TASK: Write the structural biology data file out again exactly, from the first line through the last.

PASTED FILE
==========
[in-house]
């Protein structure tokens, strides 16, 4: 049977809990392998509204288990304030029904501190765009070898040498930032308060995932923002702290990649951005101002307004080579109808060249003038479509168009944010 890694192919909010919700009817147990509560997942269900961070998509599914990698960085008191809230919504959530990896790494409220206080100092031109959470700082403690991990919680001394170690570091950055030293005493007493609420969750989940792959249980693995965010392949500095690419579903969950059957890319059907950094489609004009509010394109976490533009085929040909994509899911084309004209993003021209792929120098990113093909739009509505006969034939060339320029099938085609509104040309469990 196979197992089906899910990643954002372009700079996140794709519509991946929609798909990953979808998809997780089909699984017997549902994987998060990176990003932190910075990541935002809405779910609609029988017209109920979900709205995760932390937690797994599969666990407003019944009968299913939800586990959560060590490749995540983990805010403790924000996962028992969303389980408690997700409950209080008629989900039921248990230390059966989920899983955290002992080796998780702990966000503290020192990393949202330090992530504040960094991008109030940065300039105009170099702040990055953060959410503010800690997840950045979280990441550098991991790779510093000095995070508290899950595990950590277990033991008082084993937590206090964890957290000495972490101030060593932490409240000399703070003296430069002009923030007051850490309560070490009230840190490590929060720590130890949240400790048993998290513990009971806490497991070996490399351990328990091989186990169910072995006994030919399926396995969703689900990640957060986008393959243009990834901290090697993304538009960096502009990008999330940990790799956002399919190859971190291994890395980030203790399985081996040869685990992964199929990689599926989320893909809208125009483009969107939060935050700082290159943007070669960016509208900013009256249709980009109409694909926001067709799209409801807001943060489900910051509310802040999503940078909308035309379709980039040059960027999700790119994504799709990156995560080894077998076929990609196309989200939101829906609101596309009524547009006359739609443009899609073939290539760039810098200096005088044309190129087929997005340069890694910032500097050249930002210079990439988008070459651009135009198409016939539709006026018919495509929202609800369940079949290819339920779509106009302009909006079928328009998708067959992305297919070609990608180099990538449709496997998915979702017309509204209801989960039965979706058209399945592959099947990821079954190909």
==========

[in-house]
């Protein structure tokens, strides 16, 4: 049977809990392998509204288990304030029904501190765009070898040498930032308060995932923002702290990649951005101002307004080579109808060249003038479509168009944010 890694192919909010919700009817147990509560997942269900961070998509599914990698960085008191809230919504959530990896790494409220206080100092031109959470700082403690991990919680001394170690570091950055030293005493007493609420969750989940792959249980693995965010392949500095690419579903969950059957890319059907950094489609004009509010394109976490533009085929040909994509899911084309004209993003021209792929120098990113093909739009509505006969034939060339320029099938085609509104040309469990 196979197992089906899910990643954002372009700079996140794709519509991946929609798909990953979808998809997780089909699984017997549902994987998060990176990003932190910075990541935002809405779910609609029988017209109920979900709205995760932390937690797994599969666990407003019944009968299913939800586990959560060590490749995540983990805010403790924000996962028992969303389980408690997700409950209080008629989900039921248990230390059966989920899983955290002992080796998780702990966000503290020192990393949202330090992530504040960094991008109030940065300039105009170099702040990055953060959410503010800690997840950045979280990441550098991991790779510093000095995070508290899950595990950590277990033991008082084993937590206090964890957290000495972490101030060593932490409240000399703070003296430069002009923030007051850490309560070490009230840190490590929060720590130890949240400790048993998290513990009971806490497991070996490399351990328990091989186990169910072995006994030919399926396995969703689900990640957060986008393959243009990834901290090697993304538009960096502009990008999330940990790799956002399919190859971190291994890395980030203790399985081996040869685990992964199929990689599926989320893909809208125009483009969107939060935050700082290159943007070669960016509208900013009256249709980009109409694909926001067709799209409801807001943060489900910051509310802040999503940078909308035309379709980039040059960027999700790119994504799709990156995560080894077998076929990609196309989200939101829906609101596309009524547009006359739609443009899609073939290539760039810098200096005088044309190129087929997005340069890694910032500097050249930002210079990439988008070459651009135009198409016939539709006026018919495509929202609800369940079949290819339920779509106009302009909006079928328009998708067959992305297919070609990608180099990538449709496997998915979702017309509204209801989960039965979706058209399945592959099947990821079954190909």